When scheduling an appointment with your vet, be sure to specify that it’s for an International Health Certificate. International Health Certificates are only valid for a specific number of days; therefore, you will need to schedule the health certificate appointment close to the time of travel so that it will be valid until you reach your destination.

Will my dog need medications for anxiety and nausea?

Ask your vet if anti-anxiety and/or nausea medication are needed for your dog. It may be a good idea to give your dog a dose of the medication ahead of your trip as a “trial dose” to make sure the medication has the desired effect. All pets react differently, and some may be more sedated, or some may become excited. It helps to determine the reaction before the day of travel to minimize stress on your dog and on you. Talk to your vet about any unexpected reactions before changing the dose as directed on the prescription label.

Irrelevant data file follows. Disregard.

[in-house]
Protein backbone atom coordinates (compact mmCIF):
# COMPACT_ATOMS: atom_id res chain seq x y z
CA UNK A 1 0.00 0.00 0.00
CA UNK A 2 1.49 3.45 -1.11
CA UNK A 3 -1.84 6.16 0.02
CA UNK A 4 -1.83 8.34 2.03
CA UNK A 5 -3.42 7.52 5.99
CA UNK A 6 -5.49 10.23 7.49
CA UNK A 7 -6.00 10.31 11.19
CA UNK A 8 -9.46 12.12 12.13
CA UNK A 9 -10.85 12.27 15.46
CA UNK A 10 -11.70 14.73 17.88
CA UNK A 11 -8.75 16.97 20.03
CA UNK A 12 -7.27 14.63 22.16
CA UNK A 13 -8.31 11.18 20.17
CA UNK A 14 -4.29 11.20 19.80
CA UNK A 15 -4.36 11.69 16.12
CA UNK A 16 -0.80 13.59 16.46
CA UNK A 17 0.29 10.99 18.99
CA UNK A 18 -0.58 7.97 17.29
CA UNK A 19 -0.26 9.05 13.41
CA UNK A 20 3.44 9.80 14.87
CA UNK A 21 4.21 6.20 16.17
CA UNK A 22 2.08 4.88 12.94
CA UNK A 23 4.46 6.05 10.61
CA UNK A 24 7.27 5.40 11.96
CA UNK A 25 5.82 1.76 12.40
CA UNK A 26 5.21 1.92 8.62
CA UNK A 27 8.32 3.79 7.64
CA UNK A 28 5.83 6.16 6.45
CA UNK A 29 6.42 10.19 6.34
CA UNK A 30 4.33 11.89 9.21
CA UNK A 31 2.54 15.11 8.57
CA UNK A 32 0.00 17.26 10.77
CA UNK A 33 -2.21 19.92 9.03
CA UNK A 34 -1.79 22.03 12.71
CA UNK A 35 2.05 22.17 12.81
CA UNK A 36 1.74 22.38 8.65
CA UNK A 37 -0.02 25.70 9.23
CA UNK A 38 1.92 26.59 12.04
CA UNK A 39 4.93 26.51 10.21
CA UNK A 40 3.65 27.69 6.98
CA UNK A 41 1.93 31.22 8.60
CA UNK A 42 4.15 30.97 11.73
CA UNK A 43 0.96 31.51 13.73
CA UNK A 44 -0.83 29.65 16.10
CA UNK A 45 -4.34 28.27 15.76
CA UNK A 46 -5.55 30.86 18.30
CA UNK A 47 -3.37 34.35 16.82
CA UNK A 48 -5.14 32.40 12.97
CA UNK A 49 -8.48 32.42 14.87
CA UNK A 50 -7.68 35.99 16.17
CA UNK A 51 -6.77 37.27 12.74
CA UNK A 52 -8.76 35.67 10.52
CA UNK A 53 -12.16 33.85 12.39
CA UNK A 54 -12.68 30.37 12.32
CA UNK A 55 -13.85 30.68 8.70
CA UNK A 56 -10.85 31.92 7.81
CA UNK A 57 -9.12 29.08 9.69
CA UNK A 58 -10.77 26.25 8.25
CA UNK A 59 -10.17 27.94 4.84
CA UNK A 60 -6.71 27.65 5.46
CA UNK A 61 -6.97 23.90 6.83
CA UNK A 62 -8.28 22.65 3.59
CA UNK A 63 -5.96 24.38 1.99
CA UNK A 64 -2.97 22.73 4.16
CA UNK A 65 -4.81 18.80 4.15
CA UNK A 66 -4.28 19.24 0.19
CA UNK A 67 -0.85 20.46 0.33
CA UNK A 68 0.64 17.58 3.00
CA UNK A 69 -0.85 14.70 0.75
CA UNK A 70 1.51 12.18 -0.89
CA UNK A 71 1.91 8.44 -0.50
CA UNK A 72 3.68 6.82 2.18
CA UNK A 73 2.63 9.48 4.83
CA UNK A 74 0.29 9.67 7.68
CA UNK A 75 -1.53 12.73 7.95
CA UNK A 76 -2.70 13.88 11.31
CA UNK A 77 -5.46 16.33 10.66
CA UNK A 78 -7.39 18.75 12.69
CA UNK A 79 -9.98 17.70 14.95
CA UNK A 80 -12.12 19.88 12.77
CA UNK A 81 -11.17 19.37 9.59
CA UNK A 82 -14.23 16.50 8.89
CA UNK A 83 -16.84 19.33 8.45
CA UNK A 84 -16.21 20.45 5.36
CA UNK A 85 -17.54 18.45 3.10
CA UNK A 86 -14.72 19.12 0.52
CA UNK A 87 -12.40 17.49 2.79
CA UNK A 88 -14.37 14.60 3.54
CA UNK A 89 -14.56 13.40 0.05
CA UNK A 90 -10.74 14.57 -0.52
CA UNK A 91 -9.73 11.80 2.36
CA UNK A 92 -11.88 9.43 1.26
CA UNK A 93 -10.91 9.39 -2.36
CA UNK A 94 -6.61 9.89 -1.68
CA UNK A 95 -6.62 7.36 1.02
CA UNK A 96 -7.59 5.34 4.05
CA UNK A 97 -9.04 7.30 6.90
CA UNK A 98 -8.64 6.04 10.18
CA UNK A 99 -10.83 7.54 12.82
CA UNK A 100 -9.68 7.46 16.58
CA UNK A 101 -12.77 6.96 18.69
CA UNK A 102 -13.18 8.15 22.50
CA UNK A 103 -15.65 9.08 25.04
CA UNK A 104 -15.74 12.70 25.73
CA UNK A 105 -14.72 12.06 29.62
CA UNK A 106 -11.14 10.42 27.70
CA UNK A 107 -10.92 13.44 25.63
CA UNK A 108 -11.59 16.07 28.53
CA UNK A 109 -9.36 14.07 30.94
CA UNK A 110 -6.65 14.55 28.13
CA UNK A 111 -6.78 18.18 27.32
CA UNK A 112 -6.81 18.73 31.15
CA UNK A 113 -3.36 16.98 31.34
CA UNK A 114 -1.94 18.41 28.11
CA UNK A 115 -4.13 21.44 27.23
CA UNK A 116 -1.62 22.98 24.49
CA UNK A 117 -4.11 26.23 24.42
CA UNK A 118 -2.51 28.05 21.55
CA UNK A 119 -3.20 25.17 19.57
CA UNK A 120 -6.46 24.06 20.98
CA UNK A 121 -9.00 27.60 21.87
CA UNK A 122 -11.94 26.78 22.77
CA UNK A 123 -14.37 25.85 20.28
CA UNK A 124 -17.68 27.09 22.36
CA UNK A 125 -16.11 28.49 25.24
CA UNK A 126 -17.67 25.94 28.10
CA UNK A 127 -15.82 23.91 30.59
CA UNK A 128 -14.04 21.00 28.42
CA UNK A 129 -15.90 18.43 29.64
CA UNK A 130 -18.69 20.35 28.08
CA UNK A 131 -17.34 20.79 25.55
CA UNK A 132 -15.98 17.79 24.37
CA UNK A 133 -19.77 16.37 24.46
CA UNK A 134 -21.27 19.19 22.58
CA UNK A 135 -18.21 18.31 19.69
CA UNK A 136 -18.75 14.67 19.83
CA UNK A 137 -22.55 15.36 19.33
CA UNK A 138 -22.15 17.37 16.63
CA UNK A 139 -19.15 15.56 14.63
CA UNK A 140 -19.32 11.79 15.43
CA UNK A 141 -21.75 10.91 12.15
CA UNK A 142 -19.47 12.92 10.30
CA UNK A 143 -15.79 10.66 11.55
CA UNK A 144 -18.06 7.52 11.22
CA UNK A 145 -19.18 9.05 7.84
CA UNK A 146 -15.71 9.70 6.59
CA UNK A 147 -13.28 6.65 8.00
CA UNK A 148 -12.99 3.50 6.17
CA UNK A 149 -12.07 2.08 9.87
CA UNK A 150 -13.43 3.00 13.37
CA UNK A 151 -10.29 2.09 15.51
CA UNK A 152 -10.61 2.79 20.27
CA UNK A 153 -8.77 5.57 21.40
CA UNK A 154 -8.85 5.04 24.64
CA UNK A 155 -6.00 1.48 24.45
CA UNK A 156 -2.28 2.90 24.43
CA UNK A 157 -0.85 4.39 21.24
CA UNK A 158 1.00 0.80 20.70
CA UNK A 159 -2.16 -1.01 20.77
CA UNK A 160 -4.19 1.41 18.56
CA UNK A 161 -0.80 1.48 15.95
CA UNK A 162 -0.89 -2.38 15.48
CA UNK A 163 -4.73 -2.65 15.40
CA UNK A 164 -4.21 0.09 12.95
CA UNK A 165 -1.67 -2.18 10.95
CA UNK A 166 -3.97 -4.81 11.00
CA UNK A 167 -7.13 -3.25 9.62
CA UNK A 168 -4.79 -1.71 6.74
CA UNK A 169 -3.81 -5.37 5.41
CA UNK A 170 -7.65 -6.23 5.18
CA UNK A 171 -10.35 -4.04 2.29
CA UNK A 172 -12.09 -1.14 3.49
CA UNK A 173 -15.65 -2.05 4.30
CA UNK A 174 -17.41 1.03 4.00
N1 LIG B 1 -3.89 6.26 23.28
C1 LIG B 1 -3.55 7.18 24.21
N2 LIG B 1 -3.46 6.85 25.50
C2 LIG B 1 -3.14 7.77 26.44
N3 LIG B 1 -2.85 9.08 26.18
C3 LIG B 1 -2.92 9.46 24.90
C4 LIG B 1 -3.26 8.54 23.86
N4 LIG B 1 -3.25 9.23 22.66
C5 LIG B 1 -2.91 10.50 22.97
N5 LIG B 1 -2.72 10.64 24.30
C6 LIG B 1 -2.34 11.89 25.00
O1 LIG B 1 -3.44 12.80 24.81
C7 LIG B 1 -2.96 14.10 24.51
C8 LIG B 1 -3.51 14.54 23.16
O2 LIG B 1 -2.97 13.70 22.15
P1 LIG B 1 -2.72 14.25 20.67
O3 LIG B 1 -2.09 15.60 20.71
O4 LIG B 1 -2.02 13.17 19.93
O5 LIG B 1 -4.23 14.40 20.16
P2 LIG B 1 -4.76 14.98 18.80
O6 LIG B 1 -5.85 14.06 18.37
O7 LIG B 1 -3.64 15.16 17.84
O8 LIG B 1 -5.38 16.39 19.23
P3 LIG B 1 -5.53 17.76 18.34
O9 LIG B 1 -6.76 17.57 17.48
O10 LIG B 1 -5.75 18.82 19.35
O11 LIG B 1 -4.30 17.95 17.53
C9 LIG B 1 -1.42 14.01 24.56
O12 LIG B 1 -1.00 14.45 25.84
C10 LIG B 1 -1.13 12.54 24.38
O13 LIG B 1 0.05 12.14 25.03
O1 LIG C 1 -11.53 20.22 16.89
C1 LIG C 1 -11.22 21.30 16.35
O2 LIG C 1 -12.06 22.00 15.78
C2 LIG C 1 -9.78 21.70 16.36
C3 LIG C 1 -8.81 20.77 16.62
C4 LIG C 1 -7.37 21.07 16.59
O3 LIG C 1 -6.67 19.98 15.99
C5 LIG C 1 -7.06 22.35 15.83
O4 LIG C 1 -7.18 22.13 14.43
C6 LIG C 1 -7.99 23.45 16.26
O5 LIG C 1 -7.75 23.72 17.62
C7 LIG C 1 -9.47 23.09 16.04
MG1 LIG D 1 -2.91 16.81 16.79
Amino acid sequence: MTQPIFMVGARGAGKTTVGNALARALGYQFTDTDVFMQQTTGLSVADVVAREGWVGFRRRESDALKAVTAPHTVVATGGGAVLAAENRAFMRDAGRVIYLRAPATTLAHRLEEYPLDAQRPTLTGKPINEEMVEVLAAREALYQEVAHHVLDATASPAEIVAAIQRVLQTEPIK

Day of Travel

Talk to your vet about feeding your dog and keeping them dehydrated during the trip.

Be sure to have a familiar blanket or bed in the kennel your dog will travel in. Give your dog their initial nausea and anxiety medication at least 30 minutes before you leave your home. Our pets often know when we’re leaving, especially when we get our suitcases out, so chances are, your dog already knows something is happening on the day of travel. Place your dog in their kennel and cover the kennel with a blanket or towel.

Use Adaptil wipes and spray in the pet carrier before placing them inside. This has been demonstrated to help decrease anxiety in dogs.

Label your pet’s carrier with specific and permanent feeding and identification labels. Make sure they’re easily visible. Include your name, telephone number, flight schedule, destination, and a contact person and telephone number in the city of destination.

Make sure your dog is wearing a harness with identification (pet’s name, your name, and telephone number).

Moving Through the Security Checkpoint with Your Dog

Your dog’s pet carrier must pass through the carry-on luggage x-ray screening machine at the airport without your dog inside, meaning you’ll have to take them out and carry them in your arms through the human screening device. Your dog should be wearing their snug harness with the leash attached. This can be frightening for your dog, so it’s necessary that they have a harness with a leash. Otherwise, they can very quickly jump out of your arms attempting to escape.